A Portrait of an Era: Ilich’s Gate and I Am Twenty (Marlen Khutsiev, 1962 and 1965)
At a March 1963 meeting with the creative intelligentsia, Nikita Khrushchev addressed the director Marlen Khutsiev, lambasting his new film Zastava Il’icha (IIich’s Gate, 1962): “Do you want us to believe in the truthfulness of this episode? Everyone knows that even animals don’t abandon their young […] How is it possible that a father wouldn’t answer his own son and wouldn’t give him advice about finding the right path in life?”1 Displeased with the entire film, which is about three childhood friends on the brink of adulthood, Khrushchev objected in particular to the scene in which Sergei, one of the protagonists, talks with his dead father. Curiously, he was perturbed not by the dead father’s materialisation on the screen (a figment of the young man’s consciousness? A dream? An old-fashioned ghost?); rather, the Premier’s wrath focused on the content of their conversation. Having perished in World War II, the figure of the parent in a soldier’s uniform emerges from the dark shadows of a Moscow communal apartment in the night. Sergei had just returned from a party where he had had a fight, forcing him to question his life’s decisions. The two have a heart-to-heart. As Sergei appeals to his father’s spectre for guidance about how to live in the present, when things are often ethically muddy and confusing, the soldier refuses to provide it, citing his age: he is two years younger than his son, and thus, possesses less wisdom.
As a result of Khrushchev’s harsh criticism, a protracted, uphill campaign followed to save Ilich’s Gate from “the shelf” and to allow Khutsiev to rework it. This story deserves a separate essay, but suffice it to say, the film had a dedicated and shrewd advocate in the figure of Sergei Gerasimov. The doyen of Soviet cinema had his own skin in the game: he was the head of the First Creative Workshop at Gorky Studio that produced Khutsiev’s picture. He dutifully accepted the criticism and expressed remorse, being well versed in proper backstage tactics. At last, in January 1965, Soviet audiences saw the film. Shortened, re-edited, some scenes rewritten and reshot, it came out as Mne dvadtsat’ let (I Am Twenty).2 Unsurprisingly, a casualty of censorship was the meeting with the dead father, whose role was played by a gaffer from Khutsiev’s film unit. In I Am Twenty, the scene was rewritten, cut by a third, and shot with a professional actor. In this version, the parent-soldier reassures the doubting Sergei rather than “abandoning” him. In an ironic twist of fate, I Am Twenty was released after the removal of Khrushchev from power in October 1964, as the capricious political winds of the Thaw once more reversed their drift.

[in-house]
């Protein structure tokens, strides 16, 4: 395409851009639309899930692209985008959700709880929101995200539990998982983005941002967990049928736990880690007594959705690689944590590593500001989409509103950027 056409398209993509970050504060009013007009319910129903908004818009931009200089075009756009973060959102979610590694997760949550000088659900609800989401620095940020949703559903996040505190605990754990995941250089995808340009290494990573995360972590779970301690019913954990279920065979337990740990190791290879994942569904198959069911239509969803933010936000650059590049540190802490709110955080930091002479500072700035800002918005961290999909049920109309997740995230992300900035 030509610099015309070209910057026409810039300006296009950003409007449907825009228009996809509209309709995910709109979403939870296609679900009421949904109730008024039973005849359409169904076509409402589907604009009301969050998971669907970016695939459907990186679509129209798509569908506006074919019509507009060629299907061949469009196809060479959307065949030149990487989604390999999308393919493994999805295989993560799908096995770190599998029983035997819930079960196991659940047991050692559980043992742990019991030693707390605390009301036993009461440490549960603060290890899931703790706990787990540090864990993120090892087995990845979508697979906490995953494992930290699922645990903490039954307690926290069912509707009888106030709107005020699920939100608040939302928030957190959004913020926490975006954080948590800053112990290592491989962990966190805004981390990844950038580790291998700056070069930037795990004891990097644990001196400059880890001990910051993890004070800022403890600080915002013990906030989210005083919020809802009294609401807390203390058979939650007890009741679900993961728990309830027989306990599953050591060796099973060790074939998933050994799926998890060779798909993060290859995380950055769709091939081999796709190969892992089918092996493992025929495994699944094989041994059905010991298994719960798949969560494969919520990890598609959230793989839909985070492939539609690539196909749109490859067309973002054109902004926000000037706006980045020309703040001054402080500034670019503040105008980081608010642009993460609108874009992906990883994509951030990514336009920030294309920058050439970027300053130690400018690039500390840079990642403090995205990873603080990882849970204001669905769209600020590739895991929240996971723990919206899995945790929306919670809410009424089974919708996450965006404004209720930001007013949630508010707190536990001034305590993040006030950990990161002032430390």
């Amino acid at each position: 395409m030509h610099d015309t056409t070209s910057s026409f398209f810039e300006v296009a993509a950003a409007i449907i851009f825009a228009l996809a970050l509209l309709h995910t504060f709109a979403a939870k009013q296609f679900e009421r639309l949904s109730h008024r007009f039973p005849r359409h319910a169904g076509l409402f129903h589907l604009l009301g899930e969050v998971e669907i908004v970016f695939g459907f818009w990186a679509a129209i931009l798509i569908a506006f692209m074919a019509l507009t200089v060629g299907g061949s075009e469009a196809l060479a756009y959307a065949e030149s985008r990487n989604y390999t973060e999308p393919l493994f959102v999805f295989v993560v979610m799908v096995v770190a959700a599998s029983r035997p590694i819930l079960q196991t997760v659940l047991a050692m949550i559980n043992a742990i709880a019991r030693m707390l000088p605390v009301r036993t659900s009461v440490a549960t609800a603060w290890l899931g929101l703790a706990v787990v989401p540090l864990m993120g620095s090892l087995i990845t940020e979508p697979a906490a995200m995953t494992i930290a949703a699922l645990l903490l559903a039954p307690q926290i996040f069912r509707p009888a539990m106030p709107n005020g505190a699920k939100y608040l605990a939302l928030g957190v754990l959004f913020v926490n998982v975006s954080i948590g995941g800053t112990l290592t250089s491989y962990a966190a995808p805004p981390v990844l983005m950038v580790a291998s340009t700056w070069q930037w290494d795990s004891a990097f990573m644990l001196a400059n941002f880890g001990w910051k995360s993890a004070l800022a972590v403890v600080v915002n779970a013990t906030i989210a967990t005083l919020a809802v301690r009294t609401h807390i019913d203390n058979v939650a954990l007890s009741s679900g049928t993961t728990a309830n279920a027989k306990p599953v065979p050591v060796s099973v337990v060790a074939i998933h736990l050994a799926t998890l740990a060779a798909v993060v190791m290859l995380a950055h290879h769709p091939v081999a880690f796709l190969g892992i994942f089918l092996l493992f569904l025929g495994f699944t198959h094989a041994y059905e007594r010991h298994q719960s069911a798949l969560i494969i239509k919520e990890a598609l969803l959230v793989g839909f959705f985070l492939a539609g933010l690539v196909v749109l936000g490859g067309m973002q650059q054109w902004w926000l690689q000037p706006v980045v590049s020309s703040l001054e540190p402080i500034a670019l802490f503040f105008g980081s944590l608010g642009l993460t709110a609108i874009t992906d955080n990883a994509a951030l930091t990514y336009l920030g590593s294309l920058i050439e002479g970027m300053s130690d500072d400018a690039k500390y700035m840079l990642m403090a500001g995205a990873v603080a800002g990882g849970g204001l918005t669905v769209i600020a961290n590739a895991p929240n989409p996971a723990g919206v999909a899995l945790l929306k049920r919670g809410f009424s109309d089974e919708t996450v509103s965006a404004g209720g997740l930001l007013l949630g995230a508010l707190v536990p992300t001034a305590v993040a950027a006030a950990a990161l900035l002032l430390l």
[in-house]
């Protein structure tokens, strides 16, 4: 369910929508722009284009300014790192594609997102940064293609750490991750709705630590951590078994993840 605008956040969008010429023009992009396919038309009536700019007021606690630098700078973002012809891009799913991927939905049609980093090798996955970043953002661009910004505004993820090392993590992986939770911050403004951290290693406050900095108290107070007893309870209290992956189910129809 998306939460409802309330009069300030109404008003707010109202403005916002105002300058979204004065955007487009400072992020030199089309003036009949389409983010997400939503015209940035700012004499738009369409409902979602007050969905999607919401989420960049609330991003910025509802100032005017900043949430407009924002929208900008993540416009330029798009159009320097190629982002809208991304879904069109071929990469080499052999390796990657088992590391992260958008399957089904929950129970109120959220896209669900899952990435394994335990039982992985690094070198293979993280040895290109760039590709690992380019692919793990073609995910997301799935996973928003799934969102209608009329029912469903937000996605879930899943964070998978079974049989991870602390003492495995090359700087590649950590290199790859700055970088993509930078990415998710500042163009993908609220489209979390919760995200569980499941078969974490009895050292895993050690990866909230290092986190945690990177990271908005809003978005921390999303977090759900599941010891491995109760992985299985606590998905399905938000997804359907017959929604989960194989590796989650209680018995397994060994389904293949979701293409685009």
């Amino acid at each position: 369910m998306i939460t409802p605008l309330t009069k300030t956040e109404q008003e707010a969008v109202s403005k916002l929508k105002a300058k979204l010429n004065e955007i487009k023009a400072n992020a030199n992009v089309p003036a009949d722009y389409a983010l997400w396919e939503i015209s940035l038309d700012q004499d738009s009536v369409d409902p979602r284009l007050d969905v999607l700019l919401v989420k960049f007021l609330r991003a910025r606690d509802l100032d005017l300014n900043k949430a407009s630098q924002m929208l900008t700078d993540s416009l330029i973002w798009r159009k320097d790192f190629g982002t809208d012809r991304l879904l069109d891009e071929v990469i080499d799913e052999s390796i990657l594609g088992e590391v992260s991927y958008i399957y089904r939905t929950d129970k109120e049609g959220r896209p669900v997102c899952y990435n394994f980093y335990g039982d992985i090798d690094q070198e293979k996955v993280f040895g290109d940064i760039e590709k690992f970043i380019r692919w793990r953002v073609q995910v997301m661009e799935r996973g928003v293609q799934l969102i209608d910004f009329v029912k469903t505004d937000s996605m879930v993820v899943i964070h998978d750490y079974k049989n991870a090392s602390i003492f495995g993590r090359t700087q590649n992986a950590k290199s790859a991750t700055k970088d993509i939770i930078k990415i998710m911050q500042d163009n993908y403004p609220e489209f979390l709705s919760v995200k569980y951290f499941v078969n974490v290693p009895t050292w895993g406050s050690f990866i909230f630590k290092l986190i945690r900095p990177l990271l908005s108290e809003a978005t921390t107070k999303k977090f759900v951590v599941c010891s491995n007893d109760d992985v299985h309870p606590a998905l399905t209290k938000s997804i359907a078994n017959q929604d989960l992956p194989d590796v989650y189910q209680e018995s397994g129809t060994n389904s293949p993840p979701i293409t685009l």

In Khrushchev’s interpretation, the refusal of a father to give advice to his son, to impart paternal wisdom, pointed to a deep rift between generations. And indeed, this episode illuminates a broken line of authority. As in Shakespeare’s Hamlet, whose echoes are hardly accidental, here, too, “the time is out of joint.” Generational conflict was a raw subject during the Soviet Thaw, not least because it suggested a differentiation between those who came of age and lived much of their lives under Stalin and those whose biographies were less tainted by the horrors of Stalinism. Another important scene, tellingly set amidst apartment renovations, betrays this anxiety – a conversation between Sergei, his girlfriend Anya, and Anya’s father. The bitter man berates his daughter and Sergei for being restless, for not being satisfied, for taking their time to grow up: “What nonsense fills your head? What do you need?” He desperately seeks a sense of unquestioned continuity where there could be little – between his generation and his daughter’s. “Why” he asks Sergei, “do you separate yourselves from our generation?” In contrast to Sergei’s conversation with his father’s apparition, this paterfamilias is only eager to dispense age-earned wisdom, clinging to his suspect authority: “Life consists not of empty talk but of concrete deeds.” Under the pretence of wanting to get to know his successors, Anya’s father attacks them with platitudes. Neither she, nor Sergei believes his words. As Anya puts it, “All your life you’ve been saying one thing and thinking another.” This is precisely what the youth portrayed in the film refuse to do. In I Am Twenty, this scene, reshot with a new dialogue, has lost its teeth. Both sides end up nearly apologising to each other. If visually it flows more effortlessly, generational friction and a sense of deep anguish about the past have all but vanished.